David Corkery: Why can Leinster's second string compete with the best of Munster?

Munster are putting huge work into their schools and underage system yet still seem way off the level set to their greatest rivals
David Corkery: Why can Leinster's second string compete with the best of Munster?

Jack Daly, Thomas Ahern, Peter O'Mahony, Stephen Archer and Rory Scannell arrive for Munster training. Picture: INPHO/Ben Brady

FORGET about the permutations of who is going to finish second, third, fourth, fifth, or sixth; forget about who is playing who; forget about who is leaving or who is joining next year; this is a game that Munster have no choice but to win.

Two weeks ago Munster played a Toulouse side that, on paper, should have blown Peter O’Mahony and his fellow players back down the M7, but sport isn’t played on paper and the envisaged slaughter didn’t happen and were it not for some very silly mistakes Munster should have won the game.

In the end, the French juggernauts just managed to squeeze past the finishing line after a farcical penalty shoot-out when the sides could not be separated after 100 minutes of gut-busting and inspiring rugby.

Toulouse’s reward for winning that game was a showdown with Leinster seven days later in the same venue and considering how conclusively the Leinster men won that game, in some respects, I am glad that Munster lost because I think it would have killed me to see Leinster destroy the men in red.

Munster's Ben Healy takes his second kick of the placekicking shootout against Toulouse. Picture: INPHO/Ben Brady
Munster's Ben Healy takes his second kick of the placekicking shootout against Toulouse. Picture: INPHO/Ben Brady

There is a small possibility that Munster would have put up a sterner fight because of the derby factor, however, considering the tank-emptying efforts that both Toulouse and Munster displayed seven days earlier, one week’s rest was never going to be enough time to prepare to challenge the best club side in the world and the result speaks for itself (40-17) and the scary thing is that the margin of victory could have been greater.

Leinster now find themselves becoming victims of their own success and have no choice but to prioritise the European Cup final which takes place eight days from today.

Leo Cullen who has brilliantly built Leinster into some kind of ruthless winning machine has the task of calling upon his so-called second-string players in tomorrow’s final game of the United Rugby Championship season, and this is why I am so adamant that Munster must win this game and do so in a fashion that suggests that the mammoth display of bravery they showed against Toulouse was not a flash in the pan.

Both sides have qualified for the knockout stages of this competition with Leinster sitting top of the pool which assures them a home tie in the quarter-final as well as a possible home semi-final and final. Their job in this competition is done for now.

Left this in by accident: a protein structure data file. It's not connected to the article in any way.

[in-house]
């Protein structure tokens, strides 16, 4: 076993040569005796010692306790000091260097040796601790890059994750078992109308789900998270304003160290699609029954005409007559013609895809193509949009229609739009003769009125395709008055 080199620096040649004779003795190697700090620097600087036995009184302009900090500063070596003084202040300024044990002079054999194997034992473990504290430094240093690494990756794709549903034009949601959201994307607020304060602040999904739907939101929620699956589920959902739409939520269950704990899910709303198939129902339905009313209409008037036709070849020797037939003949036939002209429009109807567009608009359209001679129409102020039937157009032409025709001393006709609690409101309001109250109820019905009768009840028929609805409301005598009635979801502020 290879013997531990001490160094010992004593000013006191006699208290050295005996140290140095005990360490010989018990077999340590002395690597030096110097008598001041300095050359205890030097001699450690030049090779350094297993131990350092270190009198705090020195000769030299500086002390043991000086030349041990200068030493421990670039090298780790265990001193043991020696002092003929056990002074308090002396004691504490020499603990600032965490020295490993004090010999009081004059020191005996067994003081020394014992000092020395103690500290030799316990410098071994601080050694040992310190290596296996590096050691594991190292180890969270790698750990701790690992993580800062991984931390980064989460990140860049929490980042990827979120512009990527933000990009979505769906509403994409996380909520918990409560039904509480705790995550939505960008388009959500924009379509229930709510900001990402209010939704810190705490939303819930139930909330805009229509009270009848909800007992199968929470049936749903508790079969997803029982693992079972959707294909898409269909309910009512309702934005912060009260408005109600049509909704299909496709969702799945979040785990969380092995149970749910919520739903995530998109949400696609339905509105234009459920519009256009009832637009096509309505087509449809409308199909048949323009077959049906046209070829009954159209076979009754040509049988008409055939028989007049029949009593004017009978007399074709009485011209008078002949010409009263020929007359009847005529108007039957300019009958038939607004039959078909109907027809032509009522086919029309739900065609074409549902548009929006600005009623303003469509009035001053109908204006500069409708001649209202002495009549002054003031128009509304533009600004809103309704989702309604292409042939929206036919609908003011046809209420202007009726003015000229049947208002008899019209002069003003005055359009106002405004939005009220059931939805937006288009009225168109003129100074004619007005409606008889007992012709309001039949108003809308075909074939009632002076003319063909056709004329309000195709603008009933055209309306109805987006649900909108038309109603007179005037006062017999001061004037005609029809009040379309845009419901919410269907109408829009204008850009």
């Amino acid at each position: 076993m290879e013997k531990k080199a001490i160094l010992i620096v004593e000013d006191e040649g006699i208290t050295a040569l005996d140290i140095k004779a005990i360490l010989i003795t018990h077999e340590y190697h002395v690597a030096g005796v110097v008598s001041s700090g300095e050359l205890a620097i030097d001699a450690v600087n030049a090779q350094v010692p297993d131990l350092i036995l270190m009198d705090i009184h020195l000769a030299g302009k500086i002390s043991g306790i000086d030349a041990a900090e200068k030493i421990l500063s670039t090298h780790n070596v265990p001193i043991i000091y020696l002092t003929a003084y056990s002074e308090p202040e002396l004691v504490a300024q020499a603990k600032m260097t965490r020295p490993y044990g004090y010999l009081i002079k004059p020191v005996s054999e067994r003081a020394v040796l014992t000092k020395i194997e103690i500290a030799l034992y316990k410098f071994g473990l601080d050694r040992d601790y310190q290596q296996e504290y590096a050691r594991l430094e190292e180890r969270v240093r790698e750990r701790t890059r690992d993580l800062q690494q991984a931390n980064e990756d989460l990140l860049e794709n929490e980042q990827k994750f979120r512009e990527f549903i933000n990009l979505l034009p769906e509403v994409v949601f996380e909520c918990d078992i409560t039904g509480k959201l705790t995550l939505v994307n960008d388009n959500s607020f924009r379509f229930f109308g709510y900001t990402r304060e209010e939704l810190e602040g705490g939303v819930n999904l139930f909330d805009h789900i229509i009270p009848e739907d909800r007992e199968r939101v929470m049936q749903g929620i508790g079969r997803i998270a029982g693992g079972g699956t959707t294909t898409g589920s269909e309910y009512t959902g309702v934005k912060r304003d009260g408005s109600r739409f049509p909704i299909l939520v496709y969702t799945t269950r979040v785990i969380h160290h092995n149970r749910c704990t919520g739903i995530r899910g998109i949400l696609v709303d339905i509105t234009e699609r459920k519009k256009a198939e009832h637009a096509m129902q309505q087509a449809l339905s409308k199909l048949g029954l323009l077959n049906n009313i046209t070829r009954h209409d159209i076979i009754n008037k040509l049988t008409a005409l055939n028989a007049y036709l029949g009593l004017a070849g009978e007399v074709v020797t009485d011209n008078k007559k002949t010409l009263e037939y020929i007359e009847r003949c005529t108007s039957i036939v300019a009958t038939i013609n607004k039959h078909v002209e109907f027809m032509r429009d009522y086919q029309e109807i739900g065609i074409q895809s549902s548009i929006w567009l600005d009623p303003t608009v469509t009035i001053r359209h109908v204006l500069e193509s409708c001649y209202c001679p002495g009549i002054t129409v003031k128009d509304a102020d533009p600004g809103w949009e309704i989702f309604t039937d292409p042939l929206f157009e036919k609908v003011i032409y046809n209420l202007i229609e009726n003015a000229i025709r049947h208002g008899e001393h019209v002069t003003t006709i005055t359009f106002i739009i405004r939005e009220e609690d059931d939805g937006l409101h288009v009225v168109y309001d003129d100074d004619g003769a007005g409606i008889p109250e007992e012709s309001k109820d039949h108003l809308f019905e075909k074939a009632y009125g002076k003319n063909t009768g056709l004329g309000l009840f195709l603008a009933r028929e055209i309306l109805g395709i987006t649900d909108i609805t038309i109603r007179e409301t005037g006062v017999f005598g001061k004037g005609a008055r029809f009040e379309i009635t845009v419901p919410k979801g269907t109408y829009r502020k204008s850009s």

Munster, on the other hand, are in need of a good result to ensure they too have a home quarter-final and a possible home semi-final.

Munster's Jack Daly dejected after the recent loss. Picture: INPHO/Dan Sheridan
Munster's Jack Daly dejected after the recent loss. Picture: INPHO/Dan Sheridan

Their job is not done, and they must first come to terms with the mental challenge before they even think about the physical one if they are to turn the current tide of dismay that has loomed large over the province for over a decade.

Johann van Graan, who is entering the twilight of his time as the Munster gaffer, will unquestionably play his strongest available side and if the unthinkable were to happen; that Munster were to fall at the hands of Leinster’s B team it would set the province back even further in their quest to regain the dominance they once held in Irish rugby.

It is very hard to appreciate how Leinster can rest their entire starting 15 from last week’s game and still be in a position to compete against Munster’s strongest team. It just baffles me as to how the gap has been allowed to grow to this level over the last 10 years.

I fully realise that Leinster might have a greater supply of raw materials through their schools systems, but I can tell you the work that the Munster schools are doing is equal if not greater than those who feed the Leinster conveyor belt. 

So where has it all gone wrong?

I realise that great sides have high and low periods throughout their history, just look at Manchester United as an example and how they have fallen from the dizzy heights from where once they plied their trade, however, I am not putting this forward as an excuse.

Someone in authority has taken their eye off the ball and as far as I can see no one has been held accountable.

I know that if Munster were a business where there were shareholders waiting for dividends to be paid out, heads would have rolled a very long time ago.

My hope is that the new coaching regime will change Munster’s fortunes, but for now, all that is important is the next 80 minutes of rugby and a convincing victory against our greatest rivals would go a long way to reinforcing the view that Munster rugby is finally starting to see beyond a corner that seemed to be never-ending.

I guess time will tell all.

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